Also, I find it so strange that people look at marriage like you need to know all the answers going into it. When do you consider it “grown enough” to be married? 25? 30? Never?
Everyone has grown up to do, and if you’re willing to put in the work in growing up while also spending your life with someone, it can be so worth it.
“Has it been easy?”
No. Not always, at least.
There are parts that are easy. The love is always easy, and is usually the thing that makes all the hard days possible to get through.
We fight, we have times filled with silent treatments and pettiness I’m ashamed to even admit, but through it all the love brings us back to the good.
I will admit though, we don’t fight that often. We give each other a lot of space when we need it, and that seems to really minimize the number of arguments we get into. We bicker a lot but most of the time it’s super light-hearted and we joke about it minutes later.
The hardest parts aren’t really fights or bickering. It’s the responsibilities. Neither of us had many responsibilities before getting married, and then when we moved in together and started having bills and hardships that were bigger than any we had before, that took a toll on us. It was this that led to most of our bigger fights and it took us having to sit down one night, and for hours upon hours, just be open and vulnerable about how we were feeling and our fears for us to get past that.
Admittedly, we could have been a lot more prepared.
Nobody ever said marriage was easy, and if they did: they would have been wrong, but often, the best things in life are the ones you will have to fight the hardest for. Love isn’t any exception.
“Would you do it all again?”
To put it simply into three words: in a heartbeat.
“What kind of advice would you give to couples considering getting married as young as you did?”
Take every bit of advice you get with a grain of salt. Even the advice I’m about to give.
Why? Nobody is living your life. Nobody’s relationship will be the same as yours. Everything that works for me and my marriage and life, may be disastrous for you. So while I’ll give the best advice I can, I’m only one person. My marriage is only one of millions. Keep that in mind as you read on.
- Keep love at the center of every choice you make together. I’ve found that even facing the worst of our problems, if the solution comes from pure love, it’s easier to get through.
- Let yourself be immature sometimes. Go out and hang out with friends. Go laser tagging and to trampoline parks. Do the things other people your age are doing. Live. Have a little fun sometimes. Your marriage shouldn’t feel like a prison.
- Make sure you’re both ready. Talk about it often before making any decisions. Talk about what your living situation will be like. Talk about finances. Talk about the future. 5 years, 10 years, 30 years down the line kind of future. Do you both want kids? Will you get pets? Who pays for the Netflix? (The last one is a bit of a joke, but you get the point.)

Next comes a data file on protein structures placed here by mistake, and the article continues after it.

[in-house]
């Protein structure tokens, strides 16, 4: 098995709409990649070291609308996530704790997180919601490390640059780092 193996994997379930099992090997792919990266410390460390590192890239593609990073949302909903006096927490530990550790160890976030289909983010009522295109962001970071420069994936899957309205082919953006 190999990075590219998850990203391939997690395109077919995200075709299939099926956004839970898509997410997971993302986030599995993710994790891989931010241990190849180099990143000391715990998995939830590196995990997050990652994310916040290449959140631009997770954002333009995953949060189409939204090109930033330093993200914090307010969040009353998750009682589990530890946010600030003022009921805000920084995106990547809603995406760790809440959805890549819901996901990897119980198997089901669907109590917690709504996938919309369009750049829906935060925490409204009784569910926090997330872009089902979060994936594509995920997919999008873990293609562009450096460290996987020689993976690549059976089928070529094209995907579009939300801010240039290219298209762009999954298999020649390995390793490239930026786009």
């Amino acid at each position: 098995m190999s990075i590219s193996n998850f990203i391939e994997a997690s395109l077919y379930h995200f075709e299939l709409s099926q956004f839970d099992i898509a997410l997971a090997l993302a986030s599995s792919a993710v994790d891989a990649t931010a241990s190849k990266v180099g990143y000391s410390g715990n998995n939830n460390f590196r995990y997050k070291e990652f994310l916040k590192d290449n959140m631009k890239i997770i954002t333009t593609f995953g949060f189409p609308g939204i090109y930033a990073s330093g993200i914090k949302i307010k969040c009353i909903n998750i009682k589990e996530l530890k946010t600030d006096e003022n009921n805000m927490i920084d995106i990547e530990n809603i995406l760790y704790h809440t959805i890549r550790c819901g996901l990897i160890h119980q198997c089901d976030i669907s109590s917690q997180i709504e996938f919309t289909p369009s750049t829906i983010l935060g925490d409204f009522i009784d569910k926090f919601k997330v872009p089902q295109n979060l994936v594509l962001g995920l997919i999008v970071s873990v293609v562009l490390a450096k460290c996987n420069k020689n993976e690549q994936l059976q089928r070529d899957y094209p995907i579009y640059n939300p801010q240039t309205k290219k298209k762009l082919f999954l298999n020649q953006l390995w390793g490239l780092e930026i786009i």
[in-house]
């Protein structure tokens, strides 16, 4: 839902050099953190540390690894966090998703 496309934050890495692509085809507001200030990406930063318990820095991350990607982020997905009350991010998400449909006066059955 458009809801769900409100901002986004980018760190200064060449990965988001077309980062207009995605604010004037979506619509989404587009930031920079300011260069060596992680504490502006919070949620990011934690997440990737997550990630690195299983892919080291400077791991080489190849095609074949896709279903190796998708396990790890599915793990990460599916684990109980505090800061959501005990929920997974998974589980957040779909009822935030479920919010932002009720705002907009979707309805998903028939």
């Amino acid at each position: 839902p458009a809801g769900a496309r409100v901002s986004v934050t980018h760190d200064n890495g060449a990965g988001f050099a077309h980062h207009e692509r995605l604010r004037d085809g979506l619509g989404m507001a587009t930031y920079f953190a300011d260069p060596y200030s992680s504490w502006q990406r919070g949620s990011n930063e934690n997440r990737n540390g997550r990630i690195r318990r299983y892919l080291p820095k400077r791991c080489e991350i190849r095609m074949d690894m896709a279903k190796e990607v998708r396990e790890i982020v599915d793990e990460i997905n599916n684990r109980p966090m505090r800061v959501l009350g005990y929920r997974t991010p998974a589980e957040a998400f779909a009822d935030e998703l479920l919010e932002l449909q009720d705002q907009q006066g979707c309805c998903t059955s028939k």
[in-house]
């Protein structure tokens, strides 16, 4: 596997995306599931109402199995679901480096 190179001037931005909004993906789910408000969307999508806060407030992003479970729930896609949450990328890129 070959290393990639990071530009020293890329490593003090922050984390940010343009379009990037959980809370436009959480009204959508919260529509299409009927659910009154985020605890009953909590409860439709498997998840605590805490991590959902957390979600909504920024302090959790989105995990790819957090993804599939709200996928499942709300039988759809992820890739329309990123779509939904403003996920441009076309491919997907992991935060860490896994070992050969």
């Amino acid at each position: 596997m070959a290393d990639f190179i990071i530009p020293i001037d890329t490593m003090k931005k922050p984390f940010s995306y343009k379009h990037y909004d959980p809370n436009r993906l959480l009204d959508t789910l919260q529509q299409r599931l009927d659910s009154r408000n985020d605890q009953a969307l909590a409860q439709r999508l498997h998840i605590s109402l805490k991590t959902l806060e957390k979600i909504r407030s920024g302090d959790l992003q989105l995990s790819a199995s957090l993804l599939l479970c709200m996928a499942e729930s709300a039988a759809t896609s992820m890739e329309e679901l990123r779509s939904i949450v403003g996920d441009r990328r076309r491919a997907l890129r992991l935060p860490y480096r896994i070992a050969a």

- Laugh. Seriously, until you can’t catch your breath and your cheeks hurt. When they say laughter is the best medicine, they mean it. Laugh often, and especially in the face of hard times. There have been some really hard days where the only thing that kept us going was laughing with each other.
- Learn to let things go. Both my husband and I are incredibly stubborn. We will fight tooth and nail to be right during an argument. Learning to pick your battles, and letting yourself be wrong sometimes is incredibly healing and can seriously strengthen a relationship.
- Spend time apart. I stressed this a few times already, but I want to do it again. Do things that make you happy: just you. There was a period of time where we were with each other almost every second of every day and didn’t spend any time doing things for ourselves, and that was the time we fought the most. We were at each other’s throats every second, and it was extremely unhealthy. Space gives you time to be you, and makes the time you have together that much more meaningful.
- Accept the fact that you will mess up. You will both mess up. Things will be messy and scary sometimes. Accept that. Learn to be okay with messing up from time to time. Always be ready to grow from your mistakes.
You know your relationship better than anyone. Remember that. Take the advice and concern you might get into consideration, but still, with a grain of salt. Your loved ones want what’s best for you, but they may not know what that is. Do what you feel is right.
Getting married young has it’s pros and cons. Somedays more pros, and some more cons. I’m never going to tell someone what to do with their life. Whether you get married at 18 or 40, there’s always a chance something will go wrong.
But – there’s also the chance that it will go right: and when it does, oh when it does, it may just take you on the best adventure of your life.
Previously published on “Hello, Love”, a Medium publication.
If you believe in the work we are doing here at The Good Men Project and want to join our calls on a regular basis, please join us as a Premium Member, today.
All Premium Members get to view The Good Men Project with NO ADS.
Need more info? A complete list of benefits is here.
Photo credit: Virginia Kilmartin